Intra-uterine device

What is an intra-uterine device (IUD)?
How does an IUD work?

Who can use an IUD?

How do I use the IUD?

What are the advantages, possible side effects and complications of the IUD?

Remember

What is an intra-uterine device (IUD)?

The IUD is a method of birth control inside the uterus (intra-uterine). The IUD is a small T-shaped plastic device with a copper wire around it. The IUD must be inserted by a health care professional (HCP). It can stay in place for five years before needing to be changed. The IUD is 99.4 per cent effective in preventing pregnancy.

How does an IUD work?

The IUD primarily prevents sperm from fertilizing an egg. It impairs sperm function.

Who can use an IUD?

All women who are seeking a reliable and reversible method of birth control that requires little attention can use an IUD. Also, the IUD may be a good option for women who are unable to take estrogen or women who are breastfeeding.

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How do I use the IUD?

An IUD must be inserted by a HCP

  • A first visit and pelvic (internal) exam is needed before the IUD can be inserted to make sure there is no infection in the vagina and the cervix. The doctor will then give you a prescription for your IUD, which you can get at a pharmacy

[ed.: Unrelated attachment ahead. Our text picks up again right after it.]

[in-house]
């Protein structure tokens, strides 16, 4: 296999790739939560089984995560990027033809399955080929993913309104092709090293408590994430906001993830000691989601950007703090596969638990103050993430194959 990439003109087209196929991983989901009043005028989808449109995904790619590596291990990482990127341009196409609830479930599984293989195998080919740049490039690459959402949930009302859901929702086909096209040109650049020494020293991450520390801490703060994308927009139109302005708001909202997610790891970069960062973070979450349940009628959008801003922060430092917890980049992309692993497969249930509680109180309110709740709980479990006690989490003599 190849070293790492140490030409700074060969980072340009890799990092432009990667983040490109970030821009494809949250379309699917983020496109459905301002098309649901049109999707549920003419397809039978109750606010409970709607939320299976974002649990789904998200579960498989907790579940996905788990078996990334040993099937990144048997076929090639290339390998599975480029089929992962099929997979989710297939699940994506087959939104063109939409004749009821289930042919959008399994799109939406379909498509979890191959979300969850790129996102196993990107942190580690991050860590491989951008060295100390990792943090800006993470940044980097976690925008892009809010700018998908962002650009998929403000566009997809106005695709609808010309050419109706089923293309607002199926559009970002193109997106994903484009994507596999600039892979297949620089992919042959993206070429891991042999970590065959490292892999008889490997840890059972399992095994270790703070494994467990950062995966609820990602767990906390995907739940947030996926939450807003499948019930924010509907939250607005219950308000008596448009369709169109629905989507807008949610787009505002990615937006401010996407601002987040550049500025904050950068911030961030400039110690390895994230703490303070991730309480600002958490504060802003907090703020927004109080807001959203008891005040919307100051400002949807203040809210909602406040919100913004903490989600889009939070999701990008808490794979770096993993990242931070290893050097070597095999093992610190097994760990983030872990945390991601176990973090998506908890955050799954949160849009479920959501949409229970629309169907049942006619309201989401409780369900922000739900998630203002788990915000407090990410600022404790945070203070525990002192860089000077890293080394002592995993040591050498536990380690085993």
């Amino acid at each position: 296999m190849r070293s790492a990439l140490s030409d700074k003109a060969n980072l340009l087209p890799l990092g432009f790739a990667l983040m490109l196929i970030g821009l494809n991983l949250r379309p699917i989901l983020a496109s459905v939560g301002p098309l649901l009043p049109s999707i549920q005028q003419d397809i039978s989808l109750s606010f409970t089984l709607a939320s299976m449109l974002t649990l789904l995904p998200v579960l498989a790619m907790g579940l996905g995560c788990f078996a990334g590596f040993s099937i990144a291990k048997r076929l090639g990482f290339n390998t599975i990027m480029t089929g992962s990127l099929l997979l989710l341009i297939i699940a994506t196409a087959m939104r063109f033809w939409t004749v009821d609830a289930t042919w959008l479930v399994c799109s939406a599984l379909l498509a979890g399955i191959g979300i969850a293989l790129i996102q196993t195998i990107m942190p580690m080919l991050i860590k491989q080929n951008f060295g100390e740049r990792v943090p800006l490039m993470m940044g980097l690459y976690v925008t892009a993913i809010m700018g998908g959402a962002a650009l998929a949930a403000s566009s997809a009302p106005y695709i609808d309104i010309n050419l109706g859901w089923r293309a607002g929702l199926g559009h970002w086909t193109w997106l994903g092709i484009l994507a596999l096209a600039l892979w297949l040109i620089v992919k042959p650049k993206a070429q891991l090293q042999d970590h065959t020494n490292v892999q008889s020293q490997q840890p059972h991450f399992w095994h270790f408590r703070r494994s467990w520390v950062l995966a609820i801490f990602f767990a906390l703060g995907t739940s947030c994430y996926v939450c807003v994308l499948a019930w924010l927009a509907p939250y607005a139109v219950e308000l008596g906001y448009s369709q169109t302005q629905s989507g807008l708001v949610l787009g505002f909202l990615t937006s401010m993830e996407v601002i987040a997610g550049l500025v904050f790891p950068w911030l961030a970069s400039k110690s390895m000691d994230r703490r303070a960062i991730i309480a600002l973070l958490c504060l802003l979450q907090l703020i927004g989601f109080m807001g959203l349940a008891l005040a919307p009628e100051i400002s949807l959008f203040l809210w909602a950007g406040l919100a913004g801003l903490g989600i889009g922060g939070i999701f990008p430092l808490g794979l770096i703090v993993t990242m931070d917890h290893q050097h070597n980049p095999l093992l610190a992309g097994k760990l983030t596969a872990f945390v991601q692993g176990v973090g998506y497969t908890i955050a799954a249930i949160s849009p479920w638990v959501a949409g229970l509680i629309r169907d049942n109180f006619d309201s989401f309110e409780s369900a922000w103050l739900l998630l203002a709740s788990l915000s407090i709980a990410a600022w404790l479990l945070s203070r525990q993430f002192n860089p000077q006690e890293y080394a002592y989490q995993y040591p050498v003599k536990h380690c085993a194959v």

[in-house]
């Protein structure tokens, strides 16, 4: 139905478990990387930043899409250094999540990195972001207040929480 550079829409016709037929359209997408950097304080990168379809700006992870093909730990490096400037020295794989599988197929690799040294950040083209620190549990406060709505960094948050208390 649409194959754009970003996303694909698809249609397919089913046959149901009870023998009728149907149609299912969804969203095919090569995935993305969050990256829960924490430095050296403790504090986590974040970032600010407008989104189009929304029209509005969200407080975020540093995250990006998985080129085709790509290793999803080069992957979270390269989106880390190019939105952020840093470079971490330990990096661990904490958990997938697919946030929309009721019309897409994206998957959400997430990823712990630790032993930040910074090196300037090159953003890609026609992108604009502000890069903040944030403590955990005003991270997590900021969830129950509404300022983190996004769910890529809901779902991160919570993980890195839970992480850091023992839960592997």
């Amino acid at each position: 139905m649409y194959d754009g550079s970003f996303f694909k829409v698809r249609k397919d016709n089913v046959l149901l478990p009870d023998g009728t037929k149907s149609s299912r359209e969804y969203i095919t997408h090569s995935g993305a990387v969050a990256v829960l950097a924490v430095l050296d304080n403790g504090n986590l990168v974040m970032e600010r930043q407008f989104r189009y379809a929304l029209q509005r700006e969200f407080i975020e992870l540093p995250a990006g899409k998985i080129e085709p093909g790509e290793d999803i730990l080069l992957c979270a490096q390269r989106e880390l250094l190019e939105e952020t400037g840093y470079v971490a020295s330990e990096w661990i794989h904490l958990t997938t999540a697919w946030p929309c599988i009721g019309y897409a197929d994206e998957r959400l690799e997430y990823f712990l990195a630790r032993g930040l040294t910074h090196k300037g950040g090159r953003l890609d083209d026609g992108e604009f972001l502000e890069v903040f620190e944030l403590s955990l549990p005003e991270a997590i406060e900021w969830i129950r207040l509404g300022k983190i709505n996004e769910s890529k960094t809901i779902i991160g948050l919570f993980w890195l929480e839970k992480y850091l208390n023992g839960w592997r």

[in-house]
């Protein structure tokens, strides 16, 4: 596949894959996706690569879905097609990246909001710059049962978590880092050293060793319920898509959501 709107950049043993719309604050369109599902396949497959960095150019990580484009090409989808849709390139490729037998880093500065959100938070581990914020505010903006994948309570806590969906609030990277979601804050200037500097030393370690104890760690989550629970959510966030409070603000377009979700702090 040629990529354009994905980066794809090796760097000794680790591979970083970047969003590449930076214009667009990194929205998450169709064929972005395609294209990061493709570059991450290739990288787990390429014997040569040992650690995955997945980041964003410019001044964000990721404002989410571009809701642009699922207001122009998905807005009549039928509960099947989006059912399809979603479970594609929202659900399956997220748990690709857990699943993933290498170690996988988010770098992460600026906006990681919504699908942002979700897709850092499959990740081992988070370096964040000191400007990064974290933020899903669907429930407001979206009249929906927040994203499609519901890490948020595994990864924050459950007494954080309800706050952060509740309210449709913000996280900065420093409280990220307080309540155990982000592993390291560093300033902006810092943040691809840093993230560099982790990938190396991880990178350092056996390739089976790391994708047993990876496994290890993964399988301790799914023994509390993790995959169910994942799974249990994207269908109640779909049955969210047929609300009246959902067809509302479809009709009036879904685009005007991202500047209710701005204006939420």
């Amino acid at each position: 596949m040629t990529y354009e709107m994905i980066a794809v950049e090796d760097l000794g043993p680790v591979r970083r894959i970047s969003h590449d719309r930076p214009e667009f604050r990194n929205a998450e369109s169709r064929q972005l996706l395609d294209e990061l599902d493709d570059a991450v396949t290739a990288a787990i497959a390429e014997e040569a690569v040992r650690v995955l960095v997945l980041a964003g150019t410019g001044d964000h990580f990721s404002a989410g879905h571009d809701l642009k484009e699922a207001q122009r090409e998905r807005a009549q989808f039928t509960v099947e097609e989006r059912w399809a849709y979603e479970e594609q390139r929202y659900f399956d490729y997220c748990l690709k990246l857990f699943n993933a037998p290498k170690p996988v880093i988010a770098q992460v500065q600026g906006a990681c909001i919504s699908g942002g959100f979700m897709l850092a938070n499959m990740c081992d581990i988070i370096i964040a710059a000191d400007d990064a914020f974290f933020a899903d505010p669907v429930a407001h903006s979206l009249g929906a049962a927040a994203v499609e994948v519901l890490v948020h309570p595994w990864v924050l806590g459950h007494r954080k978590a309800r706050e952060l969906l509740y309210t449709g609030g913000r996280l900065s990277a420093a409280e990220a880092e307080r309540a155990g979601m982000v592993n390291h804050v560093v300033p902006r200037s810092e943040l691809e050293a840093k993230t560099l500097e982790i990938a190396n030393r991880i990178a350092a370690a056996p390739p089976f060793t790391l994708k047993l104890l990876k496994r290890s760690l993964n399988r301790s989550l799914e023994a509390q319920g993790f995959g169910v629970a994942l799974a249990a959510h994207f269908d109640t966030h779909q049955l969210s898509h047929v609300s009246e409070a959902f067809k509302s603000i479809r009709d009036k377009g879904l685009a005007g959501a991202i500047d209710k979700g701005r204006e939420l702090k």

• The IUD can be inserted at any time during your cycle provided pregnancy is ruled out
  • Check the IUD strings before sex and after each period. If you feel the plastic part of the IUD or if the strings are absent, use another method of birth control until you can see your HCP
  • A follow-up visit should be arranged four to six weeks and yearly after the IUD has been inserted to assess infection and bleeding. Seek care sooner if you have these symptoms: late period or no period, abdominal pain, fever, chills, increased or foul smelling discharge, spotting, heavy bleeding or clots with your period
  • Never attempt to remove an IUD yourself

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What are the advantages, possible side effects and complications of the IUD?

Advantages

  • Long-lasting method of birth control
  • Other method of birth control for women who cannot or do not want to take hormonal methods of birth control
  • Does not affect breastfeeding
  • Reduces the risk of endometrial cancer

Side effects and complications

  • Pain and bleeding after insertion
  • Irregular bleeding
  • Heavier menstrual bleeding
  • Painful periods, maybe longer periods

Possible complications for IUD

  • If a pelvic infection is present, its progression can be more severe and can lead to infertility
  • Uterine perforation (tear in the uterus)
  • Risk of expulsion (IUD can come out)

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Remember

  • The IUD does not protect you against sexually transmitted infections (STIs) or HIV; use condoms to lower your risk
  • Call the AIDS & Sexual Health Info Line at 613-563-2437 if you have questions or need help
  • For more information on IUDs, please consult this Web site: www.sexualityandu.ca

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